Amid worries about large-scale die-offs of honeybees, beekeepers are looking for more ways to monitor hive health. Enterprising engineering students from Illinois State University have found ways to listen in on apiaries without disturbing their inhabitants. Read more here.
“Study hard, earn good grades and career success will follow. Actually, a new study finds that this common advice given to college students isn’t true.” According to an article at Inside Higher Ed, women in STEM fields face a steep consequence for being, well, too good. When everyone tells them to be perfect and their projects must always be twice as good to get attention, how can women overcome this new curve ball? Read it here.
Two major prizes are signaling a sea change in research culture, according to Nature. One is in neuroscience and the other is in human brain mapping–but both encourage researchers to publish negative results. “Research cannot be self-correcting when information is missing. The sorts of information most likely to stay in the shadows come from the negative results and replication studies that these two prizes put into the limelight.” Read more here.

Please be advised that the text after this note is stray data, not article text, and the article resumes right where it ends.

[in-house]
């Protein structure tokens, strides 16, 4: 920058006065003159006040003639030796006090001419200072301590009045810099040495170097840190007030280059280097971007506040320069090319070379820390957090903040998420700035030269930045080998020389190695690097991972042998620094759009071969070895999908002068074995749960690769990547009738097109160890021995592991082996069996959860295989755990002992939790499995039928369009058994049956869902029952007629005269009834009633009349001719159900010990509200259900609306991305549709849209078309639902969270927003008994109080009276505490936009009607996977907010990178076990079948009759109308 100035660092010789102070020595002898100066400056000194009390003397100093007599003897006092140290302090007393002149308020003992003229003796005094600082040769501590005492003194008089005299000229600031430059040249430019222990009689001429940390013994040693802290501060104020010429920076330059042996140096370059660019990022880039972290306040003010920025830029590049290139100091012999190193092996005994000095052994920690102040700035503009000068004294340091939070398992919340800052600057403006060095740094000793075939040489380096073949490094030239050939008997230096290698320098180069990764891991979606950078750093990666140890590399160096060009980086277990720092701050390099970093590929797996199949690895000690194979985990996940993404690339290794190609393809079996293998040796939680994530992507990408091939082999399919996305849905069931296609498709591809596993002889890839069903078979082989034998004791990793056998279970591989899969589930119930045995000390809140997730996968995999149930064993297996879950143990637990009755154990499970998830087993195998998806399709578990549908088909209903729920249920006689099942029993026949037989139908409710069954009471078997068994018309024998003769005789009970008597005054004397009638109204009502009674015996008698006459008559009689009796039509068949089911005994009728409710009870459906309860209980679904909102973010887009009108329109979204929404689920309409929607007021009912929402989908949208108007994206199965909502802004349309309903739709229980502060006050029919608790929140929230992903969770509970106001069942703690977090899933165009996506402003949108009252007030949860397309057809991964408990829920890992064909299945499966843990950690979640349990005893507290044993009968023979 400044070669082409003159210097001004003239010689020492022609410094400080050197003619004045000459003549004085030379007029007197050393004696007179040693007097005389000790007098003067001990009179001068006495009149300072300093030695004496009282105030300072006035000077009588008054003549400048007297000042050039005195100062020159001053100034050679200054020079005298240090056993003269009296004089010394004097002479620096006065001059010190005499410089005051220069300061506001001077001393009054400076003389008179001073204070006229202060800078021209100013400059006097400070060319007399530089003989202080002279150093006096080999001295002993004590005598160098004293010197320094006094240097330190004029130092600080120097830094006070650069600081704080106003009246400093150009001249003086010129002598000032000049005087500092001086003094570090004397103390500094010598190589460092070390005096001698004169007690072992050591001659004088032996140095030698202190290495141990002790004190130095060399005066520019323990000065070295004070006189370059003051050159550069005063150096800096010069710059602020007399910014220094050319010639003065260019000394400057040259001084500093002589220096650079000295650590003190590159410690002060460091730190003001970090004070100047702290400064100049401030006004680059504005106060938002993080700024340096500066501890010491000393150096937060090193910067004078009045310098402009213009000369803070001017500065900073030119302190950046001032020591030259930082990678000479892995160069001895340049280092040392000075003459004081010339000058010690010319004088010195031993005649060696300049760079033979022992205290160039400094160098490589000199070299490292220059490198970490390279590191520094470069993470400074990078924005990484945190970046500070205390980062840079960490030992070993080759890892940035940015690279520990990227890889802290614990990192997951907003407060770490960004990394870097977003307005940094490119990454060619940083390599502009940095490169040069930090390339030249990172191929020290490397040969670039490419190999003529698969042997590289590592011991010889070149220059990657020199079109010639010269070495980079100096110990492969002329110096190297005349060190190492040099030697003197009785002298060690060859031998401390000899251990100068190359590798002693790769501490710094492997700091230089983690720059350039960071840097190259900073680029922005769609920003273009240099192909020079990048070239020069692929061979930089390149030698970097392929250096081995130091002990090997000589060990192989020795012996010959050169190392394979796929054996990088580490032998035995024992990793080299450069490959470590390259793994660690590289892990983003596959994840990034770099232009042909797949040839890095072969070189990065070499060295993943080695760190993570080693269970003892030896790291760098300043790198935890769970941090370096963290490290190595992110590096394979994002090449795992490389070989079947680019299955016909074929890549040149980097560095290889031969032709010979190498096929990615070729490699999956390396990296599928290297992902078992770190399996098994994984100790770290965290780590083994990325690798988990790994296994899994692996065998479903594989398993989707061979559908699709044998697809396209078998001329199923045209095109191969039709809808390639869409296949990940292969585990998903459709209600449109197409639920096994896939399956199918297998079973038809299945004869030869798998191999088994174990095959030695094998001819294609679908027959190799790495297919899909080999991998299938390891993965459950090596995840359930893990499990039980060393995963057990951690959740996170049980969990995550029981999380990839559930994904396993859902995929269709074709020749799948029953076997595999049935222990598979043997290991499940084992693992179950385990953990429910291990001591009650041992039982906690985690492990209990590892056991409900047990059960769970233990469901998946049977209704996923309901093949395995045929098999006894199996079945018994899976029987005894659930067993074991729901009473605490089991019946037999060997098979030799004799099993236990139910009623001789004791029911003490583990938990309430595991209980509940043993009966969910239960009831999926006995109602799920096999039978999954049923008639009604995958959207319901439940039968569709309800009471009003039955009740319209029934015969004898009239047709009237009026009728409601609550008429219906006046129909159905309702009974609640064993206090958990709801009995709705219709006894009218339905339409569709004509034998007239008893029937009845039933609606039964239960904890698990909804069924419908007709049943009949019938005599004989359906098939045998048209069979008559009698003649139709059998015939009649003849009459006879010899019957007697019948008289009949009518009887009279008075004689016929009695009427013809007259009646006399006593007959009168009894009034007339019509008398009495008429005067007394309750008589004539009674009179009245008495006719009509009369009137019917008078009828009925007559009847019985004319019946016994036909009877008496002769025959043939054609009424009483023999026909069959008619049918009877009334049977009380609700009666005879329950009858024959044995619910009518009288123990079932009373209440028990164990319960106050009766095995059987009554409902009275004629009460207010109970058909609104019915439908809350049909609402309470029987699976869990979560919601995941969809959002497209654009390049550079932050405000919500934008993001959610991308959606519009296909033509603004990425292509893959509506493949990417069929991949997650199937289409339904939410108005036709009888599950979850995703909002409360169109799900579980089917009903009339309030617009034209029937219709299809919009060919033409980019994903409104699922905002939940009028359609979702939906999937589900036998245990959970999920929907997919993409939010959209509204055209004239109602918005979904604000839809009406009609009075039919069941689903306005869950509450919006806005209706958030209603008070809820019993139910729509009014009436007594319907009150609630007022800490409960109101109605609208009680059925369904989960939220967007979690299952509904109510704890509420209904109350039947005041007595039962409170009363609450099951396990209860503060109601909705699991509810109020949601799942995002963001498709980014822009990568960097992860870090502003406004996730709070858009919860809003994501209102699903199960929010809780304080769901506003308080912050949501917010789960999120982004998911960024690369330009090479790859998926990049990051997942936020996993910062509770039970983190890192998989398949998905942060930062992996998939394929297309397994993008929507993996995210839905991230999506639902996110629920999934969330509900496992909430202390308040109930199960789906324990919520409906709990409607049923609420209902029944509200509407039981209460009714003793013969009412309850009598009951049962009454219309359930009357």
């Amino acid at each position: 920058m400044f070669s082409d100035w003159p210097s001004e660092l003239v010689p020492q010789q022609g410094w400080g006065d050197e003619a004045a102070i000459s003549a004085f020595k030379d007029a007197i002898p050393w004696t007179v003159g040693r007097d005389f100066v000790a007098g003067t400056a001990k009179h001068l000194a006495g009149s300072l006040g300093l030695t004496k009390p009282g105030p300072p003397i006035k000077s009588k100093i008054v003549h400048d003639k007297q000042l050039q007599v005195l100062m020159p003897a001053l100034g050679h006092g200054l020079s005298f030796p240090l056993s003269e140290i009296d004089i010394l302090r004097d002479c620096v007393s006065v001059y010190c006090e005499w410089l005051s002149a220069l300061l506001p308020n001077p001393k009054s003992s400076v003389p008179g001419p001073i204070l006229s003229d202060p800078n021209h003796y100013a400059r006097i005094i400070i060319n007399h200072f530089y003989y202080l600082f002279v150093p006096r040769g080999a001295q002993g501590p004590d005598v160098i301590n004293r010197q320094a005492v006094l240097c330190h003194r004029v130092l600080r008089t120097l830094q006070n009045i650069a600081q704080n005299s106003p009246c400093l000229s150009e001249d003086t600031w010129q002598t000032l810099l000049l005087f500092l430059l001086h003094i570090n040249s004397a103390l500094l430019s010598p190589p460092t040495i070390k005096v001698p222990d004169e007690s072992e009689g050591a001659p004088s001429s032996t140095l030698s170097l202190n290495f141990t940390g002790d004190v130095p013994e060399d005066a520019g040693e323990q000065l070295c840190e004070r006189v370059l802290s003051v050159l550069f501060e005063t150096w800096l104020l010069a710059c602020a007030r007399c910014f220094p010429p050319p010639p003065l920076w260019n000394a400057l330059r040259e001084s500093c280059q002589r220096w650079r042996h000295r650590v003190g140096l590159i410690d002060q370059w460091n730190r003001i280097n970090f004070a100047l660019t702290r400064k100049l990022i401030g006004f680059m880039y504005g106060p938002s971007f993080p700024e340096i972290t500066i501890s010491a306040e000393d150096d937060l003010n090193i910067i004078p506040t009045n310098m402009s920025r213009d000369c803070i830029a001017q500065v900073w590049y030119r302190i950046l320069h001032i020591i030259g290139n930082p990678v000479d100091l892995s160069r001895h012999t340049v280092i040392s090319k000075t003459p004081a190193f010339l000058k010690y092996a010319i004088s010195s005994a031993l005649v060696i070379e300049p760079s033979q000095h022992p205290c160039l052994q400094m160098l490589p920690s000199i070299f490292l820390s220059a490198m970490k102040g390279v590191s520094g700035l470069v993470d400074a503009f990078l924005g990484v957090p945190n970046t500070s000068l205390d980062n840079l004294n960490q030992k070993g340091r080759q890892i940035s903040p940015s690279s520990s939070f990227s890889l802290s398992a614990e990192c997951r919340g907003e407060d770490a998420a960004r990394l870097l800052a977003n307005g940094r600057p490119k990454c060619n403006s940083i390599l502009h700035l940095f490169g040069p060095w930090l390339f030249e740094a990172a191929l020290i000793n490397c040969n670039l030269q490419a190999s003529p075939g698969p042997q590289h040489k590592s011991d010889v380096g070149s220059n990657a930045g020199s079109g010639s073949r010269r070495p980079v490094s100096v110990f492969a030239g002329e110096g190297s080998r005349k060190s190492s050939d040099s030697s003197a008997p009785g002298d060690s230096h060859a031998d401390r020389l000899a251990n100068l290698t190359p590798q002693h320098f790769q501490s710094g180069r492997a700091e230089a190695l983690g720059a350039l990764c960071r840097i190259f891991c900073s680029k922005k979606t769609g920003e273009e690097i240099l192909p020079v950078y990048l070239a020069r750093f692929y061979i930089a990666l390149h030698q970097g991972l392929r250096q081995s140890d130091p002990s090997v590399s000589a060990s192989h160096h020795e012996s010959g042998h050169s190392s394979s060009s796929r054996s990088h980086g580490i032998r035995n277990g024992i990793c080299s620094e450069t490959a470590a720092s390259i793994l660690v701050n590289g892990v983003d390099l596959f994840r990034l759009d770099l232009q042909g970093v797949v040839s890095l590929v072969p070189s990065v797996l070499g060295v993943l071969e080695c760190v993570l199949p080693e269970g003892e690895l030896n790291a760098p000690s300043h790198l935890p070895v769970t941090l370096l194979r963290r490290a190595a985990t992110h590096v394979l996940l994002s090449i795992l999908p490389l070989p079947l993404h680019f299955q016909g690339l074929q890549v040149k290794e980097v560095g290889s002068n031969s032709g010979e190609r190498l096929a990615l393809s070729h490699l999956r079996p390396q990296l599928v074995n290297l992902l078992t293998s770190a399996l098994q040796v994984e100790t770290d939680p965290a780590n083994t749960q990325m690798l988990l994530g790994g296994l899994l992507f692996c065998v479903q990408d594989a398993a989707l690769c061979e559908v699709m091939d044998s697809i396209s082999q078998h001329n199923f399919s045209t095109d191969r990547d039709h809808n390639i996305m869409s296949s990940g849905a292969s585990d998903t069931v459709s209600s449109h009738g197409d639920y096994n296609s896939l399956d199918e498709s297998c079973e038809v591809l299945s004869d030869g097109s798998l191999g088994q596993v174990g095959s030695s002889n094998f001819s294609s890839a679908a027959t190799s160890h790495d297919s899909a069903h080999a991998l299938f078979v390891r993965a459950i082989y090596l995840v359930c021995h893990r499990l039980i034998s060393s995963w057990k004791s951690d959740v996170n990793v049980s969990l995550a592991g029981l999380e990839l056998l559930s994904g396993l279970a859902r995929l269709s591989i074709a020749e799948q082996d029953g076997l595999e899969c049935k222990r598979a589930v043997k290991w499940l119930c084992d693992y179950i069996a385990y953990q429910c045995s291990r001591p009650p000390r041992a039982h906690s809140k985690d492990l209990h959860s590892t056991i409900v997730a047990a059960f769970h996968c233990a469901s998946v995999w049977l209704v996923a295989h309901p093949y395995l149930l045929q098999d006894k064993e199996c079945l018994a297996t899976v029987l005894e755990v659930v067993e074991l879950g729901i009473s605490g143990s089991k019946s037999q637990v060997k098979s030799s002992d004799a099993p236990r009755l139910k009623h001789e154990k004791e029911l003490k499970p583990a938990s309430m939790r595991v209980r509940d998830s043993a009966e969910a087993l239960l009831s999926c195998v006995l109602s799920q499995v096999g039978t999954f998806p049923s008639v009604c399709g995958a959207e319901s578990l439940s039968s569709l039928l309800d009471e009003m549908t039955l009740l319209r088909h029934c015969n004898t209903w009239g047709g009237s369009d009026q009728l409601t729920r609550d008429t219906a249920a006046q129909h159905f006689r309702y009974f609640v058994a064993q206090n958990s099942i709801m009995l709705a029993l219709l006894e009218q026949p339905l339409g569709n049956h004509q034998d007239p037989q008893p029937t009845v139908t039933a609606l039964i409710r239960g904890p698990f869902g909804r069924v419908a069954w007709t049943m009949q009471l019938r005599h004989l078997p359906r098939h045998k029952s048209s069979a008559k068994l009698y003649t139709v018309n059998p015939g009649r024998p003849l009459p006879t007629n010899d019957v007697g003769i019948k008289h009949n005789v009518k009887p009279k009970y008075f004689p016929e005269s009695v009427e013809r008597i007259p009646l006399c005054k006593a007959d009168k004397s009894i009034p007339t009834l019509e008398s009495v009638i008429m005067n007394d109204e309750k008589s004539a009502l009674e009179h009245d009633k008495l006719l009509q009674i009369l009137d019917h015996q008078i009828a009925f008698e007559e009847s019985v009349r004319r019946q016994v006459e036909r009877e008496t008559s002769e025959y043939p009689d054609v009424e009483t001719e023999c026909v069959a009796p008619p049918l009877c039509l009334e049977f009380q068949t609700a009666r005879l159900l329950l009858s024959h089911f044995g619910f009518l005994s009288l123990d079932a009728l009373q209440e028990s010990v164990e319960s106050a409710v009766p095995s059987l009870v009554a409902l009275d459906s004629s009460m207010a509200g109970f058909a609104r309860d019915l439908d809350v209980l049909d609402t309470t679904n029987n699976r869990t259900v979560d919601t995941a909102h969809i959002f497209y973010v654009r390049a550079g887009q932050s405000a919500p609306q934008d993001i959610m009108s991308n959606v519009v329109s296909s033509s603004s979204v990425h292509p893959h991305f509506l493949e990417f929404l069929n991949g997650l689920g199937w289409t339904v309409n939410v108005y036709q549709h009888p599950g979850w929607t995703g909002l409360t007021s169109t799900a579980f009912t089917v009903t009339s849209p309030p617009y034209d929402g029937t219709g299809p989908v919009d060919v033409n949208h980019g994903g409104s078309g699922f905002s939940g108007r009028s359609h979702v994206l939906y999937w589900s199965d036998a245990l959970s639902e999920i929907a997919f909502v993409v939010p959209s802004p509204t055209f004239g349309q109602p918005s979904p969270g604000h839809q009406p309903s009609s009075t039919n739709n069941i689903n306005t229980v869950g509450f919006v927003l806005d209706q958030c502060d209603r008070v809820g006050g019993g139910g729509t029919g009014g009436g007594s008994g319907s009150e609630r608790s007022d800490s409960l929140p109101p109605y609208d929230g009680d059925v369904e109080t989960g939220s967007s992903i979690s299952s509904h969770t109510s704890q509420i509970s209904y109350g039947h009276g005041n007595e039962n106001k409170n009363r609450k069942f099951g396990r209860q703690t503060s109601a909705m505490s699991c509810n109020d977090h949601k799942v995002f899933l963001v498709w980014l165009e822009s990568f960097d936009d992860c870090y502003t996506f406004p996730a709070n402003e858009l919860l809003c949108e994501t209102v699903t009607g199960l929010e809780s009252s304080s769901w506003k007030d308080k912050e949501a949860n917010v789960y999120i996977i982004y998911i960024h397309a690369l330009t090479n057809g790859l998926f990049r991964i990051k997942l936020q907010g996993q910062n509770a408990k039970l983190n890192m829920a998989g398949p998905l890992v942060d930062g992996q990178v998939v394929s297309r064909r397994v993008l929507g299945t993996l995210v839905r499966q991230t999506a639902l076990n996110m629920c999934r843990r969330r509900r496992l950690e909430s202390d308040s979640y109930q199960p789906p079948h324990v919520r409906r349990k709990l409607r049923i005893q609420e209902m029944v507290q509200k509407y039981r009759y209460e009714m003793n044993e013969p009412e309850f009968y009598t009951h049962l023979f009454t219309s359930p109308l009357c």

By now, you’ve heard that both the House and Senate have passed new tax legislation, which has been heavily protested by students. Why? Because it will change how tuition reimbursements are taxed. Some say that this is a fault of the university systems, not just of the government. Still, the House and the Senate voted on two different bills and need to reconcile and vote it through all chambers before it’s fully passed. Here’s how it might affect you. Read more here.
“Rick and Morty’s unique spin on the multiverse isn’t meant to reflect real physics. Yet physicists who study the cosmos appreciate the fact that it is bringing an esoteric scientific debate, whether there is such a thing as the multiverse, into the public spotlight.” So says Slate.com, which eyeballs the unusual underpinnings of the science (such as it is) behind Rick and Morty. Read about it here.